In this special 50th episode of The Forrager Podcast, we hear from the experts!
All of the guests on this episode run Facebook groups that support cottage food entrepreneurs. In total, the owners of these Facebook groups represent over 125,000 members!
On this episode, each guest shares a quick tip that they have for someone starting or growing a cottage food business.
Facebook groups are the glue that holds the cottage food industry together. They are fantastic resources for entrepreneurs to find support and connect with each other.
Those who run these Facebook groups spend a lot of time supporting and maintaining their groups, oftentimes behind the scenes and without compensation.
This episode not only contains tons of valuable advice for cottage food business owners, but also recognizes many of the individuals that help support the growing cottage food industry.
Tracy Mancuso lives in Central Point, OR and sells customized wedding & birthday cakes with her cottage food business, Sugar Rush.
Initially, Tracy’s passion for cake making started as a hobby in 2010, but quickly grew into a business as more and more people requested her creations.
In 2013, Tracy joined forces with another home baker, and that’s when their business really took off.
Initially they used Oregon’s law for domestic kitchens to sell their home baked goods legally. With two young children, one of whom is autistic, working from her home was especially important.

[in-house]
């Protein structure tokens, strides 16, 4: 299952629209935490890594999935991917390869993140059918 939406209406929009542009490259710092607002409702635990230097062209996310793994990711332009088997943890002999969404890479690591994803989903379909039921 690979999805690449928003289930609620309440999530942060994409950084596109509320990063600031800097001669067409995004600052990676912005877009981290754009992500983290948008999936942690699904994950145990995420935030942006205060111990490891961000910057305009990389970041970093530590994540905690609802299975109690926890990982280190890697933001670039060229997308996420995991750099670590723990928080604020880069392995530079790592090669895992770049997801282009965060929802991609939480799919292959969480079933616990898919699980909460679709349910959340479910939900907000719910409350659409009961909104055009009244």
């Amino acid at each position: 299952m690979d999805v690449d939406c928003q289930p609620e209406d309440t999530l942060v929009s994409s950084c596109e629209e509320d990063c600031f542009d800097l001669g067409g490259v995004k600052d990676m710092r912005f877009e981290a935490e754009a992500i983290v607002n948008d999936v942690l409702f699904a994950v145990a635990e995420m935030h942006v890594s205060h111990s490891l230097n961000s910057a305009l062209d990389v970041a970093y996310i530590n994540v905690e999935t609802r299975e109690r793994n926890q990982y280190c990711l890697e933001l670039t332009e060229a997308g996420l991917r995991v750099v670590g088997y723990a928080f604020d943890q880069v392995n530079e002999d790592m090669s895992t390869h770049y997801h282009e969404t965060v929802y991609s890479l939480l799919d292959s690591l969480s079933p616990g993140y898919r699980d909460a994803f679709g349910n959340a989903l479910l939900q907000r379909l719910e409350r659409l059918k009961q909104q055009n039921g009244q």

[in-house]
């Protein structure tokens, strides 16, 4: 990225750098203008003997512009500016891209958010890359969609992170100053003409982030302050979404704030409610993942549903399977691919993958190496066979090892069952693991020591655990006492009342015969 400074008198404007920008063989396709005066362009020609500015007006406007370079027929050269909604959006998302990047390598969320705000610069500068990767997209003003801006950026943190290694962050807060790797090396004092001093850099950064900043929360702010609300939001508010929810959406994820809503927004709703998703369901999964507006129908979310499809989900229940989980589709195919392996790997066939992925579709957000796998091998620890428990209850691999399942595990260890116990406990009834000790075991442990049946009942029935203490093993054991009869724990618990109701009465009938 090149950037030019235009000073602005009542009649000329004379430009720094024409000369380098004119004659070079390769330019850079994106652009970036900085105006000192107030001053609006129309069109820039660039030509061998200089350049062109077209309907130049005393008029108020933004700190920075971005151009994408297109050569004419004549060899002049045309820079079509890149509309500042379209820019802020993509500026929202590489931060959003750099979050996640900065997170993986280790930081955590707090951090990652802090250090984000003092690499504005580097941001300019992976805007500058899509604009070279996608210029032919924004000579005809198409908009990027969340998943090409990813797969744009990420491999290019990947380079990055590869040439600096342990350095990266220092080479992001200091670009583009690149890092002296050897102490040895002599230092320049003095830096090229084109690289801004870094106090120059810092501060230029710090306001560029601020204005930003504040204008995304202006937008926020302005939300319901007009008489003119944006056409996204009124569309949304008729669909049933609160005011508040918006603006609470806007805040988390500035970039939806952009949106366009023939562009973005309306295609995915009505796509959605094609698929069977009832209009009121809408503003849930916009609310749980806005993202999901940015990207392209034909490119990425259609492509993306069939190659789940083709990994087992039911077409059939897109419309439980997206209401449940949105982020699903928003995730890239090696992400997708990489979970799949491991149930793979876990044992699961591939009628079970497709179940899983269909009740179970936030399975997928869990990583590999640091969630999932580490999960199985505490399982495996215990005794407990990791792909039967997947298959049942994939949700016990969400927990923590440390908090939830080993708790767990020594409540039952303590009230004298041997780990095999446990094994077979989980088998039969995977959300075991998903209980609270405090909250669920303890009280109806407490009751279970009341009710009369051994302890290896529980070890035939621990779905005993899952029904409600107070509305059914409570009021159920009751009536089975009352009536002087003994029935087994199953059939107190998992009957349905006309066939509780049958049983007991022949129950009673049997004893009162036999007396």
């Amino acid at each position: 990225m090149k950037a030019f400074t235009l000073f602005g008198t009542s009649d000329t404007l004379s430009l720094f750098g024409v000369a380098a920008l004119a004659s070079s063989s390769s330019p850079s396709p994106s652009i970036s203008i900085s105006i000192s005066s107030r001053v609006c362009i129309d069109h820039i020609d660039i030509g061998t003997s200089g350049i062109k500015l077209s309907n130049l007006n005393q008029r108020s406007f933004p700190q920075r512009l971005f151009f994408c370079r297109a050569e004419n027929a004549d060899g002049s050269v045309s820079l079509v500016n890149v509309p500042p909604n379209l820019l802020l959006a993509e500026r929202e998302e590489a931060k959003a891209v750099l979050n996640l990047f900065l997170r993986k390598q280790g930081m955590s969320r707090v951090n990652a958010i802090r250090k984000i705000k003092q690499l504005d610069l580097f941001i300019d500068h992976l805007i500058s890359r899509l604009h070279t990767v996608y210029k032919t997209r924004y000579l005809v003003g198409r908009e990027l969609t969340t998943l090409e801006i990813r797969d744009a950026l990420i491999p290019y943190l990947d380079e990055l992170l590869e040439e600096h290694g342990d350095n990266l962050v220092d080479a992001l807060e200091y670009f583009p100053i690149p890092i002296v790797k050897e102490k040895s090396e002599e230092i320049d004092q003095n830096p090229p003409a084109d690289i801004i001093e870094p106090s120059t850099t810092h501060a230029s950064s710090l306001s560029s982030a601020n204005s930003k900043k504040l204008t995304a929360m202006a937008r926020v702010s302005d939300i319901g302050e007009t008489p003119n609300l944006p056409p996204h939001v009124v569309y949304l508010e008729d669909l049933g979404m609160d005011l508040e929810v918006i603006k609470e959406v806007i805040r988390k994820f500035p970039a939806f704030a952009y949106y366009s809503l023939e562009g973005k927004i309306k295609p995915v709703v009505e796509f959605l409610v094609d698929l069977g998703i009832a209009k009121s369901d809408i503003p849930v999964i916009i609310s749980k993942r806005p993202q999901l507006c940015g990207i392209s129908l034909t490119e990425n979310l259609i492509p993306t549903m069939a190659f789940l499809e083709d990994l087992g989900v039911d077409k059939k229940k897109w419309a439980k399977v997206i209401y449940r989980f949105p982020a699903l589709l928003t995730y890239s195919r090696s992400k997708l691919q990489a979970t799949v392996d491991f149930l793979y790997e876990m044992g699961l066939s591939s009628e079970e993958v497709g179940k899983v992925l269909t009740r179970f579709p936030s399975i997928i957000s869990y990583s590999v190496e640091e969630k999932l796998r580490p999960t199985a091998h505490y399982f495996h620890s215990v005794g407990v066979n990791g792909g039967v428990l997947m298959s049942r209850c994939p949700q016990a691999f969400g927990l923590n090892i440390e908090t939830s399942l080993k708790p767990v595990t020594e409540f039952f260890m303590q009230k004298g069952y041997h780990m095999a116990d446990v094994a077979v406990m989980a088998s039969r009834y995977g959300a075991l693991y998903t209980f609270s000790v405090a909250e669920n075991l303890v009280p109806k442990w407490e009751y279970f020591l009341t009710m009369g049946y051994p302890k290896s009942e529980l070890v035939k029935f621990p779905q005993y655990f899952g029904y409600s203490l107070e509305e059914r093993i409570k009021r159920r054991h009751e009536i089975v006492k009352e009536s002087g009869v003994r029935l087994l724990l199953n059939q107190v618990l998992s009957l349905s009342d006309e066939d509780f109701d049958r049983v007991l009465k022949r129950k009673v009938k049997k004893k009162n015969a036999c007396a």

When her business partner left the business in 2019, Tracy switched to using Oregon’s newer (and simpler) cottage food law to run her business from her home.
Despite many challenges and changes along the way, Tracy’s business has continued to grow, and she says that she can barely keep up!
She has thousands of social media followers and shares the strategies she’s used to market her cake business, build a good reputation in her local community, and bring a little bit of joy into her customers’ lives.
For many years, only Kentucky farmers could sell homemade food, leaving it as one of the last states without a basic cottage food law. But that changed in 2018 when the law was amended (HB 263) to make it available to everyone. With this law, home-based processors can make many types of non-perishable foods and… [read more]